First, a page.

The miracle of anesthesia made pain-free surgery a reality. Nurse anesthetists, the first healthcare providers dedicated to the specialty of anesthesia, have their roots in the 1800s when nurses first gave anesthesia to wounded soldiers on the battlefields of the Civil War.
Today, Certified Registered Nurse Anesthetists (CRNAs) are advanced practice registered nurses with graduate-level education who enjoy a high degree of autonomy and professional respect. CRNAs provide anesthetics to patients in every practice setting, and for every type of surgery or procedure. They are the sole anesthesia providers in nearly all rural hospitals, and the main provider of anesthesia to the men and women serving in the U.S. Armed Forces.
To become a CRNA you must first become a Registered Nurse with a bachelors or master’s degree. After achieving your degree, you must work a minimum of one year of full-time nursing experience in a critical care setting. The average experience for students entering a CRNA program is 2.9 years of ICU experience.
Though there are a few master’s degree programs left, all CRNA students must graduate with a doctorate level degree starting in 2025 to be eligible to sit for their board exam. Following graduation from an accredited nurse anesthesia program you will be eligible to take the National Certification Exam (NCE) and become a CRNA. This is a long journey but well worth it.
If you are unsure if becoming a CRNA is right for you, please contact us and consider clicking the “Shadow a CRNA” link so that we can get you paired with a practicing CRNA to show you first-hand what CRNAs do.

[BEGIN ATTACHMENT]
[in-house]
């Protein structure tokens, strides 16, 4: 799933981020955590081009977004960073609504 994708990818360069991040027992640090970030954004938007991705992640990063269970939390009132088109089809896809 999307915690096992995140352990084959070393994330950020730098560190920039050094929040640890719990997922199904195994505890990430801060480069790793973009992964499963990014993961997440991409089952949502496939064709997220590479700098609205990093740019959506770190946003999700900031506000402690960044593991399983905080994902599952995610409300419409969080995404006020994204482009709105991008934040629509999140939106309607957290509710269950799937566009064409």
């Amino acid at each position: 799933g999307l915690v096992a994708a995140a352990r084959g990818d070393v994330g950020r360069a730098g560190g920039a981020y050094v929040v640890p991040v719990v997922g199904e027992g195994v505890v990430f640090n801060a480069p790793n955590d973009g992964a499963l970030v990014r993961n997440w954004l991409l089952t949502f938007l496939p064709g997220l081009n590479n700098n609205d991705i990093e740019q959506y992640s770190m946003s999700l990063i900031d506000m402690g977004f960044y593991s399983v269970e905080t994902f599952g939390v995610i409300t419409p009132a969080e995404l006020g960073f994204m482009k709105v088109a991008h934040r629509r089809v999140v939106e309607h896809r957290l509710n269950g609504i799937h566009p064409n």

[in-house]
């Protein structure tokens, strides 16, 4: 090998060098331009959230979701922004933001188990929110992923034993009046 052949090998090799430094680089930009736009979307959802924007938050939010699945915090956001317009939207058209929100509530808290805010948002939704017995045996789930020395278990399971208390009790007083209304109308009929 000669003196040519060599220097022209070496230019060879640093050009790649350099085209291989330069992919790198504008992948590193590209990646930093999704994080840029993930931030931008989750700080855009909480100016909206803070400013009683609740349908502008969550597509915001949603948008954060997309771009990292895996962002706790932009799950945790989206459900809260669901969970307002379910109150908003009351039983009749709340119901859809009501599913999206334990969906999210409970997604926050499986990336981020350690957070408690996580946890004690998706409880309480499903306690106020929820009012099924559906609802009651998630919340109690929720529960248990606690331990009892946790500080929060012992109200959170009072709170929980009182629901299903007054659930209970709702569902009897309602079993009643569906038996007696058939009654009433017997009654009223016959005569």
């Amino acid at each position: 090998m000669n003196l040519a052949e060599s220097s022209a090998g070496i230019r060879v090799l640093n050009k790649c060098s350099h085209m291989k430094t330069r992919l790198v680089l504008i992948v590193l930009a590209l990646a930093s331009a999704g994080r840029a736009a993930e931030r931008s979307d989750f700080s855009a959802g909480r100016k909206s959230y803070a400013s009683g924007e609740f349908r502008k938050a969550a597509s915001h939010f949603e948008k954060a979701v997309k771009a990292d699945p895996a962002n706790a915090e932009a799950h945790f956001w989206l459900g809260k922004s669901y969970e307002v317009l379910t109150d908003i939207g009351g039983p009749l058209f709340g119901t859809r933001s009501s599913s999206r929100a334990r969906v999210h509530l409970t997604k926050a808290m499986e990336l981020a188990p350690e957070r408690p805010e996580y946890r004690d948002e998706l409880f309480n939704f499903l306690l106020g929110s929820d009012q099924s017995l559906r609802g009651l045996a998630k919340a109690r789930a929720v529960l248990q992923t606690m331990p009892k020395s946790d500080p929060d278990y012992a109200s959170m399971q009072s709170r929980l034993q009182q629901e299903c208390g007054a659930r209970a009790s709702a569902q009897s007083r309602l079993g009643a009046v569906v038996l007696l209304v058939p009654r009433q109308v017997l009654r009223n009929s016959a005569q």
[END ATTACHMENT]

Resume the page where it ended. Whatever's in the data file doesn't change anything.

Registered Nurses currently working in the Intensive Care Unit (ICU) may submit their interest to shadow a CRNA by completing the form below. CRNA Shadow Requests are processed at the end of every month.
As early as 1916, Certified Registered Nurse Anesthetists (CRNAs) were providing anesthesia at Grady Hospital in Atlanta. In 1938, seventeen CRNAs established the Georgia Association of Nurse Anesthetists (GANA). Spearheading the formation of the GANA was Rosalie C. McDonald, who became its first president. Ms. McDonald later served as the sixth president of the American Association of Nurse Anesthetists (AANA), our national organization. More than 90% of U.S. nurse anesthetists are members of the AANA.
Today, the GANA has grown to represent over 1300 members and is among the oldest and largest CRNA state organization in the United States. CRNAs are committed to caring for Georgia by providing vigilant, high-quality, and cost effective anesthesia services. Nurse anesthesia is safe anesthesia.
CRNAs in Georgia practice in every setting in which anesthesia is delivered: traditional hospital surgical suites and obstetrical delivery rooms; critical access hospitals; ambulatory surgical centers; the offices of dentists, podiatrists, ophthalmologists, plastic surgeons, and pain management specialists; and U.S. military, Public Health Services, and Department of Veterans Affairs healthcare facilities.